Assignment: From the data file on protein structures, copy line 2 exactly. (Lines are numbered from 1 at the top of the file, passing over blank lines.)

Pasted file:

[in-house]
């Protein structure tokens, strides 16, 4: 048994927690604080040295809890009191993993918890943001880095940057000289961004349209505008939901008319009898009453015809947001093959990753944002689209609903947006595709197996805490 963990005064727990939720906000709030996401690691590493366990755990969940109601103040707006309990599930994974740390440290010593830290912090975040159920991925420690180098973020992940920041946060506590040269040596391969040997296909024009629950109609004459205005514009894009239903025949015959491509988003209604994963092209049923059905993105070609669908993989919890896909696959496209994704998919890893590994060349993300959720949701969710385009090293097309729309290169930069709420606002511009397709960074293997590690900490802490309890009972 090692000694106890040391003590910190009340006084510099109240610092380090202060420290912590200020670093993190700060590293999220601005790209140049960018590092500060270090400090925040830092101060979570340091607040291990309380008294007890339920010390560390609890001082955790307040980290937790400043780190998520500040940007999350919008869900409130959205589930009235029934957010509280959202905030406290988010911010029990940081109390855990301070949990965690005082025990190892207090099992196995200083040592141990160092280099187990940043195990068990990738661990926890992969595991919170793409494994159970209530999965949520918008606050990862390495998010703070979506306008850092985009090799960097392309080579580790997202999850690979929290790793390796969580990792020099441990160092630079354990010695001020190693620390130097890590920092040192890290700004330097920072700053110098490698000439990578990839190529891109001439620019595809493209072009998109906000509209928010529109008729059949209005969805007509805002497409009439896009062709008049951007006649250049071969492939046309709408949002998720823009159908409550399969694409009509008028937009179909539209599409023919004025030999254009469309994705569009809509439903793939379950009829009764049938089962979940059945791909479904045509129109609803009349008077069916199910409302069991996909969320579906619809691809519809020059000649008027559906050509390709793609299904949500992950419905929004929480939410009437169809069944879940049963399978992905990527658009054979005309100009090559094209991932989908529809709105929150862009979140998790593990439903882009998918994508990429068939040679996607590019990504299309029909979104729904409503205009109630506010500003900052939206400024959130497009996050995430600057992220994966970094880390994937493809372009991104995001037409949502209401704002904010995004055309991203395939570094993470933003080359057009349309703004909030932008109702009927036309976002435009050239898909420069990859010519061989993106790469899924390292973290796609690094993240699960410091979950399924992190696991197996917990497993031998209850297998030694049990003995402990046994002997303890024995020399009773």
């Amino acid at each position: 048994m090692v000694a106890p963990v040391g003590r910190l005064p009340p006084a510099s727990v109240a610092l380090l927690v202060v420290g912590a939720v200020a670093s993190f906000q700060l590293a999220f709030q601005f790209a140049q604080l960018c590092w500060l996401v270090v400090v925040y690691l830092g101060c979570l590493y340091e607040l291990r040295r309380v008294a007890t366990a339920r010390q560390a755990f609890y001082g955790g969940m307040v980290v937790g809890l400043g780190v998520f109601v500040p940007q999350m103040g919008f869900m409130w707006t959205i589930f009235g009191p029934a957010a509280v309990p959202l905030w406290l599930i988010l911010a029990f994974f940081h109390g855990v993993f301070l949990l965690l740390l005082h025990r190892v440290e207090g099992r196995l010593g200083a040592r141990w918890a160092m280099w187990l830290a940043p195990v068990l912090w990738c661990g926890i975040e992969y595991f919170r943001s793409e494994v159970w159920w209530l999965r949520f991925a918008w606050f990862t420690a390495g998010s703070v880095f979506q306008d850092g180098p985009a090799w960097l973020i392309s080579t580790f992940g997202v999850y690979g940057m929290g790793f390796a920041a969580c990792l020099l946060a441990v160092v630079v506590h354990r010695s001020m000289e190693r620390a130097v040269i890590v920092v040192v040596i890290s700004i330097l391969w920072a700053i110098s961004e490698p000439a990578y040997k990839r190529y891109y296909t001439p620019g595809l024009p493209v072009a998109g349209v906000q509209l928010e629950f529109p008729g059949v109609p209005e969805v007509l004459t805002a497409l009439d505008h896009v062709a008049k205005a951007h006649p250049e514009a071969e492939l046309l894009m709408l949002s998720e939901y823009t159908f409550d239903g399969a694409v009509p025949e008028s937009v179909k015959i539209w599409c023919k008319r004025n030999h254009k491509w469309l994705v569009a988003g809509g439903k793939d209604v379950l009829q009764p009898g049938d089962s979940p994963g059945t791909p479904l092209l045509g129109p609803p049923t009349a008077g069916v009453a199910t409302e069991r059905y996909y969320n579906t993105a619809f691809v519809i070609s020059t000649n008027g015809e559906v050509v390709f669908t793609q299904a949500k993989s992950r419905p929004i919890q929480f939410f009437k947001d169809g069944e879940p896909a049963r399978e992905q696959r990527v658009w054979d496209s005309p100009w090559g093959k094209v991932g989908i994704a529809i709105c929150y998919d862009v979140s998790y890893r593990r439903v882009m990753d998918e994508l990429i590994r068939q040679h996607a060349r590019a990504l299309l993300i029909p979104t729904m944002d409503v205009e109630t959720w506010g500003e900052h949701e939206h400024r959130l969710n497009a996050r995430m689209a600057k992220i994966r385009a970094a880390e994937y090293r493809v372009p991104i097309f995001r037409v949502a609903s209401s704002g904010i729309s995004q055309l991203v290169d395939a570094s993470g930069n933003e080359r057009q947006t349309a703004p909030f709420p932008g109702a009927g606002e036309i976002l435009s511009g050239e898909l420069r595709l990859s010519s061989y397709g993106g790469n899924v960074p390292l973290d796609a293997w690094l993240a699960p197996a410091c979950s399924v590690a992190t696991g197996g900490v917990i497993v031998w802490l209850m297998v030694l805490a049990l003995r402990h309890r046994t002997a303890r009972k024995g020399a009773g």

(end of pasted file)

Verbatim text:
């Protein structure tokens, strides 16, 4: 048994927690604080040295809890009191993993918890943001880095940057000289961004349209505008939901008319009898009453015809947001093959990753944002689209609903947006595709197996805490 963990005064727990939720906000709030996401690691590493366990755990969940109601103040707006309990599930994974740390440290010593830290912090975040159920991925420690180098973020992940920041946060506590040269040596391969040997296909024009629950109609004459205005514009894009239903025949015959491509988003209604994963092209049923059905993105070609669908993989919890896909696959496209994704998919890893590994060349993300959720949701969710385009090293097309729309290169930069709420606002511009397709960074293997590690900490802490309890009972 090692000694106890040391003590910190009340006084510099109240610092380090202060420290912590200020670093993190700060590293999220601005790209140049960018590092500060270090400090925040830092101060979570340091607040291990309380008294007890339920010390560390609890001082955790307040980290937790400043780190998520500040940007999350919008869900409130959205589930009235029934957010509280959202905030406290988010911010029990940081109390855990301070949990965690005082025990190892207090099992196995200083040592141990160092280099187990940043195990068990990738661990926890992969595991919170793409494994159970209530999965949520918008606050990862390495998010703070979506306008850092985009090799960097392309080579580790997202999850690979929290790793390796969580990792020099441990160092630079354990010695001020190693620390130097890590920092040192890290700004330097920072700053110098490698000439990578990839190529891109001439620019595809493209072009998109906000509209928010529109008729059949209005969805007509805002497409009439896009062709008049951007006649250049071969492939046309709408949002998720823009159908409550399969694409009509008028937009179909539209599409023919004025030999254009469309994705569009809509439903793939379950009829009764049938089962979940059945791909479904045509129109609803009349008077069916199910409302069991996909969320579906619809691809519809020059000649008027559906050509390709793609299904949500992950419905929004929480939410009437169809069944879940049963399978992905990527658009054979005309100009090559094209991932989908529809709105929150862009979140998790593990439903882009998918994508990429068939040679996607590019990504299309029909979104729904409503205009109630506010500003900052939206400024959130497009996050995430600057992220994966970094880390994937493809372009991104995001037409949502209401704002904010995004055309991203395939570094993470933003080359057009349309703004909030932008109702009927036309976002435009050239898909420069990859010519061989993106790469899924390292973290796609690094993240699960410091979950399924992190696991197996917990497993031998209850297998030694049990003995402990046994002997303890024995020399009773």